On April 8th the HSE Institute for Statistical Studies and Economics of Knowledge held an Open Day for the Master’s programme — it’s launching in the new academic year — Governance of Science, Technology and Innovation. The prospective students — quite interested judging by their questions — met the programme’s administrators, their future teachers, and possible employers: the presentation was attended by prominent members of the business community and government agencies.
‘The agenda we’re proposing for your future professional activities is highly relevant to the current economic situation’, noted first vice-rector, director of HSE ISSEK Leonid Gokhberg, and he outlined possible areas for the students to apply the skills they would acquire on the course, citing a number of examples that describe the work of ISSEK itself.
Modernising socio-economic development through technology, both in Russia and in the rest of the world, is a cutting-edge area of business policy and practices, stressed Gokhberg. We need to engage government, big business and international organisations in complex discussions about how to develop and apply the tools for an innovation-based economy. The recent HSE XV April International Academic Conference on Economic and Social Development showed that key top-level stakeholders are ready for such dialogue. At a round table Prime Minister Dmitry Medvedev joined a discussion with HSE executives and leading ISSEK experts on technological modernisation and developing incentives to promote innovation. And earlier in the year, in January, the prime minister approved the Russian S&T Foresight for 2030 commissioned by the RF Ministry of Education and Science and coordinated by the Higher School of Economics.
As the RF government’s expert and analytical support base, the HSE and its largest research arm — the Institute for Statistical Studies and Economics of Knowledge — regularly cooperate with leading government ministries and other agencies, regional administrations, development institutes and large companies. This defines several important aspects of ISSEK’s Master’s programme “Governance in Science, Technology and Innovation”.
1. Applied research-oriented studies. A major element of the programme will be research seminars, and discussions of case studies to analyse the pratices of real Russian and international companies. About 40% of teaching will come from recognised and highly experienced business and government executives, invited specially for the course. ISSEK maintains regular contacts with such organisations as Russian Venture Company (RVC), Gazprom, Rosneft, Aeroflot, RUSNANO, etc.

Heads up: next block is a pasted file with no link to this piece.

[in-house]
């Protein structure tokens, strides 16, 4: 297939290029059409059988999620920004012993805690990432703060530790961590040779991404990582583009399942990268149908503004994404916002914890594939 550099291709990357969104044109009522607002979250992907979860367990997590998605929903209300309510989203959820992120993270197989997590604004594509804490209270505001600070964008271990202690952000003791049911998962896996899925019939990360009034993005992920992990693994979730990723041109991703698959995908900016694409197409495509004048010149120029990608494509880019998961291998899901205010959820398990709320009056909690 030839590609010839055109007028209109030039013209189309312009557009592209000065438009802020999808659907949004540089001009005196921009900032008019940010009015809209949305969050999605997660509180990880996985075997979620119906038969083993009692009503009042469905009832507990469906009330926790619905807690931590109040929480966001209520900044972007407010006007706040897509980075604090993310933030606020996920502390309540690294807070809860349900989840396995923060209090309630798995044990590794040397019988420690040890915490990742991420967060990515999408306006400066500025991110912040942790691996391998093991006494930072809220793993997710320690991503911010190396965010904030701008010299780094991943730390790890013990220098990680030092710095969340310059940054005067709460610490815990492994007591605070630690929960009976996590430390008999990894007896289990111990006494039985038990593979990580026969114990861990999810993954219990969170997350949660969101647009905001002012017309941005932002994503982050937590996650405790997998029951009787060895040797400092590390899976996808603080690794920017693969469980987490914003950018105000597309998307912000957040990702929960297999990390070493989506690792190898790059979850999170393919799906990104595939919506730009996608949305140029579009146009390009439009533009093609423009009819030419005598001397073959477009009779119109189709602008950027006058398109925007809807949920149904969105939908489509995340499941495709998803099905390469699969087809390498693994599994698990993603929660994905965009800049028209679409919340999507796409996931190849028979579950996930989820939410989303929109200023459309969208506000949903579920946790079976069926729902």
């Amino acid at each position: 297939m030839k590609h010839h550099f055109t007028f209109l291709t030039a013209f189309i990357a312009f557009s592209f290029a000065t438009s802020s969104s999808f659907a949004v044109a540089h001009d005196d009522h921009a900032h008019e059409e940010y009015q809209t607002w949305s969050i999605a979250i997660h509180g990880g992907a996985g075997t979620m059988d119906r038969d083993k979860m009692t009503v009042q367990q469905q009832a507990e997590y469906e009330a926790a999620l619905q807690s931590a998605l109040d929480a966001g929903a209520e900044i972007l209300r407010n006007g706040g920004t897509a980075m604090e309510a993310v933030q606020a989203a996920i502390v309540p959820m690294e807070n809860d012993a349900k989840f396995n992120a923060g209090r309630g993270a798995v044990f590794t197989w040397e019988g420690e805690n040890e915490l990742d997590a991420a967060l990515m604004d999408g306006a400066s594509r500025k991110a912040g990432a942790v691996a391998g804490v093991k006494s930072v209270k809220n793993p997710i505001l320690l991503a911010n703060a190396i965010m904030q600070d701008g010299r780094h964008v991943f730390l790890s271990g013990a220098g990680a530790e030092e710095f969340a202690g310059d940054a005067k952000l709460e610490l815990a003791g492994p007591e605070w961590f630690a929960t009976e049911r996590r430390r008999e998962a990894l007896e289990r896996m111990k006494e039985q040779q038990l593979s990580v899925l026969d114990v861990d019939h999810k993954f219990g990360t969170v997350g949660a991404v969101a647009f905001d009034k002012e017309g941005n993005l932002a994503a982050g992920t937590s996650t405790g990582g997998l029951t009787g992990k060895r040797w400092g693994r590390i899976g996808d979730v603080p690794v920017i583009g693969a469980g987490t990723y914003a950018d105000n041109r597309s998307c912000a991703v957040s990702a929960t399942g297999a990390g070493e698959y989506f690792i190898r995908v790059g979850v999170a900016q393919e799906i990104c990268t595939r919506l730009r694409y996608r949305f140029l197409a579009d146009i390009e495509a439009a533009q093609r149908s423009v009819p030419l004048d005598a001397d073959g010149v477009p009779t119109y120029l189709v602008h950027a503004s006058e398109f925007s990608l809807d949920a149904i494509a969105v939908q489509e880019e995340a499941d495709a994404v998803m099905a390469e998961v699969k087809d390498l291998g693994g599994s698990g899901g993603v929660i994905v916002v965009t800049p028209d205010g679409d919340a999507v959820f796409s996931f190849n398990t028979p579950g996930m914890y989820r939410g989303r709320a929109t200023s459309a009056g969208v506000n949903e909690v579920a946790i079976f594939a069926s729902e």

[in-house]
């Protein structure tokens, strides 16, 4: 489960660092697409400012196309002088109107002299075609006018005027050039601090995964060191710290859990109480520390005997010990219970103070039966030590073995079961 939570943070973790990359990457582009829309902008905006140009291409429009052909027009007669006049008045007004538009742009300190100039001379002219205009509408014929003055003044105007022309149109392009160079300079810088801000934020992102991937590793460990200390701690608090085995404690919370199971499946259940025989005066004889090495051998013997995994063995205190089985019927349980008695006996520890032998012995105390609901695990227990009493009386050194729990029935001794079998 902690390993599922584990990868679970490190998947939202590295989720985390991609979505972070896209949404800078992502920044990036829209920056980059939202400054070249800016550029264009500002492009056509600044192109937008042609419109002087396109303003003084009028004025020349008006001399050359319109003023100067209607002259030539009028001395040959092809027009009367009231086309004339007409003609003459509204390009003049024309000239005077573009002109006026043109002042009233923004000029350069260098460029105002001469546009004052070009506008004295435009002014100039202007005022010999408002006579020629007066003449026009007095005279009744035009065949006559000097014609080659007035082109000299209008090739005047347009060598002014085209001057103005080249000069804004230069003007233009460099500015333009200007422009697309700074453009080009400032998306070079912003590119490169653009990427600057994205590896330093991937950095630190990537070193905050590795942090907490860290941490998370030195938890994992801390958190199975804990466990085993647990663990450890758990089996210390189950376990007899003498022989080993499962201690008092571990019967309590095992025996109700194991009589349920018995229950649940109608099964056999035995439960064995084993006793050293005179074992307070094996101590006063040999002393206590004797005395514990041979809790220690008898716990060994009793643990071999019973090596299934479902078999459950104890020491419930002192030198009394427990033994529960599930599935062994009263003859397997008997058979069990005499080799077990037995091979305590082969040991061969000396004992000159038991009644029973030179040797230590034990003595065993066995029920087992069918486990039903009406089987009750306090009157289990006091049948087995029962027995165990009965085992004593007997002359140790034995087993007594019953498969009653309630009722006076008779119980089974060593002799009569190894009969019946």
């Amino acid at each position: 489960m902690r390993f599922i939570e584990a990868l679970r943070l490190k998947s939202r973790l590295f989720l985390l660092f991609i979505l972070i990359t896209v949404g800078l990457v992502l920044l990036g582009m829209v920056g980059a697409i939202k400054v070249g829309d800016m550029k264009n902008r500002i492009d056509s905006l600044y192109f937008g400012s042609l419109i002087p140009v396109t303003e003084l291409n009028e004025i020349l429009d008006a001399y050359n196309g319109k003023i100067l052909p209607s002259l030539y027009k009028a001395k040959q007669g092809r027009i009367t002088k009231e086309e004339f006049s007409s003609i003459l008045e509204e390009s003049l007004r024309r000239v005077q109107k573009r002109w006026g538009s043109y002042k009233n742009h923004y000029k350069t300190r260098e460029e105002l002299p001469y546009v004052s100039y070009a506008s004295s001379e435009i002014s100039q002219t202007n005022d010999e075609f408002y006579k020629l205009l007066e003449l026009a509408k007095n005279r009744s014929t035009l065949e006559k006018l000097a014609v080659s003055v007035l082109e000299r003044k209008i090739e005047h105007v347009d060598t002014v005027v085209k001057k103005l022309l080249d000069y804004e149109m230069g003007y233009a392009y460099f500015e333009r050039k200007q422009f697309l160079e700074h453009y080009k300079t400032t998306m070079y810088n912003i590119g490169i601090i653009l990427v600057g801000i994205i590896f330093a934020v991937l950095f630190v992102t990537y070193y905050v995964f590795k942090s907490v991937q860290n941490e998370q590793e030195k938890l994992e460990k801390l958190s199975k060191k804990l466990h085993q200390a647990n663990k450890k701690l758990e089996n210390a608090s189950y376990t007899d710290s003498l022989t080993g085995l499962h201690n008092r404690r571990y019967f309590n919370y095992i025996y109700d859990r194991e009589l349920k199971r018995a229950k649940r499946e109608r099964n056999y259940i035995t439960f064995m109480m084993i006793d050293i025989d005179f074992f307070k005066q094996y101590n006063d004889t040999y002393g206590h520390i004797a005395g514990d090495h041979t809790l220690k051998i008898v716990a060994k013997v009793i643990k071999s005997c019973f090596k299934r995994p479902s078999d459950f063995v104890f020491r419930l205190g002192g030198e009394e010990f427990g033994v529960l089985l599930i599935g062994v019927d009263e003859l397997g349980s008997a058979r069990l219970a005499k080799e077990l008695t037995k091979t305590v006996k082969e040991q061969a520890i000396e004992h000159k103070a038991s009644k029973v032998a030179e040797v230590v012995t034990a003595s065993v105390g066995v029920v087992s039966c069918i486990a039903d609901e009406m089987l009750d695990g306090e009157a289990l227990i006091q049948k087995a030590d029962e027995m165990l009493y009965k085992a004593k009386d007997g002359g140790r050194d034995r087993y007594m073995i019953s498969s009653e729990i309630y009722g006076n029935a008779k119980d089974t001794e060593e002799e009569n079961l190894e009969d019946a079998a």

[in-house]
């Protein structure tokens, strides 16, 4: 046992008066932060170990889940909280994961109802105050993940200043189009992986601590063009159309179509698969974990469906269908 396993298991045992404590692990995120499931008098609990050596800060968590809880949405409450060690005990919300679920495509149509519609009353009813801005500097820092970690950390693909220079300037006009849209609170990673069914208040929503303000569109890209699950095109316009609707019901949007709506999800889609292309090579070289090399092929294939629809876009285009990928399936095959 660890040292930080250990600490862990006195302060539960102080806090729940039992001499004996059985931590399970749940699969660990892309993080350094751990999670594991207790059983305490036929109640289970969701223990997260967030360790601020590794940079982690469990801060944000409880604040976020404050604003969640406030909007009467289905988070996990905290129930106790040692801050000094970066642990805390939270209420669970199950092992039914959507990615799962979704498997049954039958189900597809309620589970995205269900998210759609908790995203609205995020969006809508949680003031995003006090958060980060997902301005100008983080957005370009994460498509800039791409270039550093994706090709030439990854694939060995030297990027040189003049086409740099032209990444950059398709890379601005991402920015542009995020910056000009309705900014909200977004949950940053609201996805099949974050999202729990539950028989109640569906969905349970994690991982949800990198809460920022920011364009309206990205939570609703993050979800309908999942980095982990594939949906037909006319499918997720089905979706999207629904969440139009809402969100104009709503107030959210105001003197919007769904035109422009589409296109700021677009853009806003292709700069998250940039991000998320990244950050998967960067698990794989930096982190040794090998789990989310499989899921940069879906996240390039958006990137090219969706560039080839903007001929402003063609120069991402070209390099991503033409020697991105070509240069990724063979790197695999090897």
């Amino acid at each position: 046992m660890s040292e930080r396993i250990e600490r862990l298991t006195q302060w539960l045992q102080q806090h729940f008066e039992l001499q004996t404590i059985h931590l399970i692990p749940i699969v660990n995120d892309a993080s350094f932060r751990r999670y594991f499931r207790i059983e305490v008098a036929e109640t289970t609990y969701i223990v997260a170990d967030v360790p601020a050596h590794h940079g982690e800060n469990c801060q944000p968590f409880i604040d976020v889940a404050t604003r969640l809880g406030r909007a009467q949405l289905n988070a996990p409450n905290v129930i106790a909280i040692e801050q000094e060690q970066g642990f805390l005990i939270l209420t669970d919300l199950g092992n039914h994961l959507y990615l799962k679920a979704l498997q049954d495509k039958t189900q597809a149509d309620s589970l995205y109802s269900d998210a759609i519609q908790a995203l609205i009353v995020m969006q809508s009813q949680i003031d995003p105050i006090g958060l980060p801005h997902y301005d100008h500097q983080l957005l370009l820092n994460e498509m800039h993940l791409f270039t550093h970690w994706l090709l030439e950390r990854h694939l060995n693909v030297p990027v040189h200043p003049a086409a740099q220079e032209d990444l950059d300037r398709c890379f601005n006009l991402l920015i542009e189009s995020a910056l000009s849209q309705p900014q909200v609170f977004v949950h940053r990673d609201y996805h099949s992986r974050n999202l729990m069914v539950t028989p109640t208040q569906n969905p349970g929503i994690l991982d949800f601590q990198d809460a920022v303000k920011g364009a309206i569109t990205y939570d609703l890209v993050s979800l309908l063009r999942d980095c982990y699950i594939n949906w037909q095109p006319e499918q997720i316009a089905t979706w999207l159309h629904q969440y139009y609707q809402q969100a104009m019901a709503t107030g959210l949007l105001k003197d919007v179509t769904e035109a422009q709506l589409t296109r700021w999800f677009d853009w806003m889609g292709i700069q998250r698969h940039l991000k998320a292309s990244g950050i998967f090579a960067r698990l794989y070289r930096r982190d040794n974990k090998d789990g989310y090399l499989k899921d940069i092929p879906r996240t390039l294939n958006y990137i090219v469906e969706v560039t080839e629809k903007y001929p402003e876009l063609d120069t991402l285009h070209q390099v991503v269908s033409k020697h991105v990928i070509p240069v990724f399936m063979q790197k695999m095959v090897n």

2. Evidence-based management. In the knowledge-based economy it’s important to be able to make decisions grounded on analysis of big data, and to have the skills to use cutting-edge tools to process information.
3. Multidisciplinary approach. The programme is open to bachelors and graduates of specialised training programmes in a wide range of fields from management, public and municipal administration, economics, global economy and international relations, to sociology, political science, law, natural sciences and engineering. The knowledge the students acquire will be universal, to a large extent at the place where all those fields come together.
4. Combining two educational trajectories: science, technology, and innovation management and policy is a feature making the ISSEK MSc programme different from other similar Russian and international educational projects. Jonathan Linton, professor at the University of Ottawa and head of the NRU HSE Laboratory for Science and Technology Studies, told the audience about the problems he experienced when he decided to acquire management qualifications on the basis of an engineering background. He found management of research-intensive spheres and policy development to be totally isolated from each other in North America.
The following top managers, responsible for innovation in government agencies, companies, and development institutes, were invited to the presentation: Maxim Nedzvetsky, Head of the S&T Section of the Prospective Development Department at Gazprom, Igor Agamirzian, General Director and Chairman of the Board of Russian Venture Company (RVC), Nikolai Toivonen, Director of the RF Ministry of Education and Science’s International Department, Richard Burger, Research and Innovation Counsellor at the Delegation of the European Union in Russia. The guests admitted that there is enormous demand for people with such broad but still very rare skills.
The audience was introduced to some of the teachers of the Master’s programme courses,— Foresight Centre director and deputy director of ISSEK Alexander Sokolov, and his deputies Oleg Karasev (who is in charge of corporate foresight projects) and Alexander Chulok, head of S&T Foresight department.
Students who enroll on the Master’s programme can join in the work of the HSE international research laboratories at ISSEK. The Laboratory for Economics of Innovation headed by the classic of British foresight studies, professor of the University of Manchester Ian Miles, was represented at the Open Day by leading research fellow Thomas Thurner. Professor of the University of Ottawa and editor-in-chief of Technovation Jonathan Linton and leading research fellow, professor of the Institute of Innovation Research at the University of Manchester, editor-in-chief of Foresight Ozcan Saritas spoke on behalf of the Laboratory for Science and Technology Studies. The laboratory’s senior researcher Anna Sokolova answered many of the questions that arose at the meeting. Anna Rodionova, manager of the Master’s programme whom the students also met at the presentation, will be able to answer other questions later on.
A full version is available on the ISSEK website.
By Anastasia Popova and Elena Gutaruk